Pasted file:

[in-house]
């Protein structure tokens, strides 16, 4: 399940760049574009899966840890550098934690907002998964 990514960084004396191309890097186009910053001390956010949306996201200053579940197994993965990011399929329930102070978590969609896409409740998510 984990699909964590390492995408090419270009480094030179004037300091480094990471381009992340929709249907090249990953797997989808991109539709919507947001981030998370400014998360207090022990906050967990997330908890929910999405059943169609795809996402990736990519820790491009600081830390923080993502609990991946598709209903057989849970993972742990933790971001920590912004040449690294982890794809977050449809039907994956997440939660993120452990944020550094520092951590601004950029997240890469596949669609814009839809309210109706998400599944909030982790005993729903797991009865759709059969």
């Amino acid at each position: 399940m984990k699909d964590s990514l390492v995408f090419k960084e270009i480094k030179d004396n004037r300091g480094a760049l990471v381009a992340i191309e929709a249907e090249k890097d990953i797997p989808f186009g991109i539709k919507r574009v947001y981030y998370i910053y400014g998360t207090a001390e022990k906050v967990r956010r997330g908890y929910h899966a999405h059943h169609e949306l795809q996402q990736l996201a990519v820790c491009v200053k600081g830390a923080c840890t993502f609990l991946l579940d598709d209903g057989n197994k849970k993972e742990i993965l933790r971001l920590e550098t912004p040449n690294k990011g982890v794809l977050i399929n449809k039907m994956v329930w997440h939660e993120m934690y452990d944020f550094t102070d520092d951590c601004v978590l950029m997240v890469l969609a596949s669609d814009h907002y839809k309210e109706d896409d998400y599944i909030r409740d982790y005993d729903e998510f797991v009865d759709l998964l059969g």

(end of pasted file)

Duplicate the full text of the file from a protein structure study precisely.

[in-house]
């Protein structure tokens, strides 16, 4: 399940760049574009899966840890550098934690907002998964 990514960084004396191309890097186009910053001390956010949306996201200053579940197994993965990011399929329930102070978590969609896409409740998510 984990699909964590390492995408090419270009480094030179004037300091480094990471381009992340929709249907090249990953797997989808991109539709919507947001981030998370400014998360207090022990906050967990997330908890929910999405059943169609795809996402990736990519820790491009600081830390923080993502609990991946598709209903057989849970993972742990933790971001920590912004040449690294982890794809977050449809039907994956997440939660993120452990944020550094520092951590601004950029997240890469596949669609814009839809309210109706998400599944909030982790005993729903797991009865759709059969």
């Amino acid at each position: 399940m984990k699909d964590s990514l390492v995408f090419k960084e270009i480094k030179d004396n004037r300091g480094a760049l990471v381009a992340i191309e929709a249907e090249k890097d990953i797997p989808f186009g991109i539709k919507r574009v947001y981030y998370i910053y400014g998360t207090a001390e022990k906050v967990r956010r997330g908890y929910h899966a999405h059943h169609e949306l795809q996402q990736l996201a990519v820790c491009v200053k600081g830390a923080c840890t993502f609990l991946l579940d598709d209903g057989n197994k849970k993972e742990i993965l933790r971001l920590e550098t912004p040449n690294k990011g982890v794809l977050i399929n449809k039907m994956v329930w997440h939660e993120m934690y452990d944020f550094t102070d520092d951590c601004v978590l950029m997240v890469l969609a596949s669609d814009h907002y839809k309210e109706d896409d998400y599944i909030r409740d982790y005993d729903e998510f797991v009865d759709l998964l059969g």